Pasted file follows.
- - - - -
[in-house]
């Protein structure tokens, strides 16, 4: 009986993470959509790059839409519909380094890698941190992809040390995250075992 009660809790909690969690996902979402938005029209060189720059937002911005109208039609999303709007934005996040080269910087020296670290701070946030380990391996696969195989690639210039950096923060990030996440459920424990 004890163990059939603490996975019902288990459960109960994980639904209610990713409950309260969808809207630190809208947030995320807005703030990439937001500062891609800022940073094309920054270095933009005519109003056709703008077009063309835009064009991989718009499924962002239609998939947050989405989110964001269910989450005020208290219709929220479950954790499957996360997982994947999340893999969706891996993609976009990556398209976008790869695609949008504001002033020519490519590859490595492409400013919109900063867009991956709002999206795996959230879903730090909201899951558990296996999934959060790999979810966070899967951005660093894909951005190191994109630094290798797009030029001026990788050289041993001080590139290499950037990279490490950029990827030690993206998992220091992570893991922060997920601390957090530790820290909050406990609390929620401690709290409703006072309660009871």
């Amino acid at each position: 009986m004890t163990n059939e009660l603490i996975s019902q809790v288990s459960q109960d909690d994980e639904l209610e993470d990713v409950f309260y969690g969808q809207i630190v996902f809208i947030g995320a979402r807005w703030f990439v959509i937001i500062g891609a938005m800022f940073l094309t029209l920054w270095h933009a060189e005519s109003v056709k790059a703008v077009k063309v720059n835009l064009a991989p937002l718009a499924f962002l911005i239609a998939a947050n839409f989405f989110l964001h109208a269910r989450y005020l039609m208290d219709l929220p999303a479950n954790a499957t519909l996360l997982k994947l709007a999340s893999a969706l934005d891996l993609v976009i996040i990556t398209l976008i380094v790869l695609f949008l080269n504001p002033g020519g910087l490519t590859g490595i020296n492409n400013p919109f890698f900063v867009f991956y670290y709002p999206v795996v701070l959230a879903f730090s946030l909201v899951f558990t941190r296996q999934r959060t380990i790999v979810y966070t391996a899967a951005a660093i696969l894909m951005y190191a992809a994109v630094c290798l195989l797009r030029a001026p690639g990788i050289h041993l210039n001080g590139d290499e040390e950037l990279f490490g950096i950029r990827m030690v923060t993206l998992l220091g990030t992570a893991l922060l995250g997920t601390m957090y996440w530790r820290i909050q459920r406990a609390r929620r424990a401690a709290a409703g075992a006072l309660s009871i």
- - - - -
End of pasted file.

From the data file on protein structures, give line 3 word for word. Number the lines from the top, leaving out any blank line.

């Amino acid at each position: 009986m004890t163990n059939e009660l603490i996975s019902q809790v288990s459960q109960d909690d994980e639904l209610e993470d990713v409950f309260y969690g969808q809207i630190v996902f809208i947030g995320a979402r807005w703030f990439v959509i937001i500062g891609a938005m800022f940073l094309t029209l920054w270095h933009a060189e005519s109003v056709k790059a703008v077009k063309v720059n835009l064009a991989p937002l718009a499924f962002l911005i239609a998939a947050n839409f989405f989110l964001h109208a269910r989450y005020l039609m208290d219709l929220p999303a479950n954790a499957t519909l996360l997982k994947l709007a999340s893999a969706l934005d891996l993609v976009i996040i990556t398209l976008i380094v790869l695609f949008l080269n504001p002033g020519g910087l490519t590859g490595i020296n492409n400013p919109f890698f900063v867009f991956y670290y709002p999206v795996v701070l959230a879903f730090s946030l909201v899951f558990t941190r296996q999934r959060t380990i790999v979810y966070t391996a899967a951005a660093i696969l894909m951005y190191a992809a994109v630094c290798l195989l797009r030029a001026p690639g990788i050289h041993l210039n001080g590139d290499e040390e950037l990279f490490g950096i950029r990827m030690v923060t993206l998992l220091g990030t992570a893991l922060l995250g997920t601390m957090y996440w530790r820290i909050q459920r406990a609390r929620r424990a401690a709290a409703g075992a006072l309660s009871i």